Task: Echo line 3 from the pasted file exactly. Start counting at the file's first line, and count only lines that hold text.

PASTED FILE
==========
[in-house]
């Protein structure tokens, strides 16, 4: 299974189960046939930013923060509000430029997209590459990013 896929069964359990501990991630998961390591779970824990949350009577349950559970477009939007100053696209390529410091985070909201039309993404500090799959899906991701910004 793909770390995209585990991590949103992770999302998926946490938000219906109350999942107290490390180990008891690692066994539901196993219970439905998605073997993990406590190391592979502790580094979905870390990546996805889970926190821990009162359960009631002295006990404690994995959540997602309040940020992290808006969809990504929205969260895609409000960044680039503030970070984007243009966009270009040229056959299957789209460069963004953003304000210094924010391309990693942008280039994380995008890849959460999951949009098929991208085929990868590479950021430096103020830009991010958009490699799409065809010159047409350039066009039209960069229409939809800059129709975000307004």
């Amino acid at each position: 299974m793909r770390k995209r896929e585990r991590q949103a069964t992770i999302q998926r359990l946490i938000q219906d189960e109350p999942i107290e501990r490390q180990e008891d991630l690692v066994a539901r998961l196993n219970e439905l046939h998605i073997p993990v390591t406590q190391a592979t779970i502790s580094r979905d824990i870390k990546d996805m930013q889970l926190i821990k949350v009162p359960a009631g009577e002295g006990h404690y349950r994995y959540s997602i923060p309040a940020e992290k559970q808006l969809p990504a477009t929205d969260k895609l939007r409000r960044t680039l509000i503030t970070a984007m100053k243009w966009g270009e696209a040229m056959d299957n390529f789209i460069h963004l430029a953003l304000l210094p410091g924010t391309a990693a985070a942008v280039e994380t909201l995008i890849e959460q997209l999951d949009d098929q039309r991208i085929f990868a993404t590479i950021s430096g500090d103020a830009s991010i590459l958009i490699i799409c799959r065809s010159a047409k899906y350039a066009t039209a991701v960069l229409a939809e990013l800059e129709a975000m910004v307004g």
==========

């Amino acid at each position: 299974m793909r770390k995209r896929e585990r991590q949103a069964t992770i999302q998926r359990l946490i938000q219906d189960e109350p999942i107290e501990r490390q180990e008891d991630l690692v066994a539901r998961l196993n219970e439905l046939h998605i073997p993990v390591t406590q190391a592979t779970i502790s580094r979905d824990i870390k990546d996805m930013q889970l926190i821990k949350v009162p359960a009631g009577e002295g006990h404690y349950r994995y959540s997602i923060p309040a940020e992290k559970q808006l969809p990504a477009t929205d969260k895609l939007r409000r960044t680039l509000i503030t970070a984007m100053k243009w966009g270009e696209a040229m056959d299957n390529f789209i460069h963004l430029a953003l304000l210094p410091g924010t391309a990693a985070a942008v280039e994380t909201l995008i890849e959460q997209l999951d949009d098929q039309r991208i085929f990868a993404t590479i950021s430096g500090d103020a830009s991010i590459l958009i490699i799409c799959r065809s010159a047409k899906y350039a066009t039209a991701v960069l229409a939809e990013l800059e129709a975000m910004v307004g």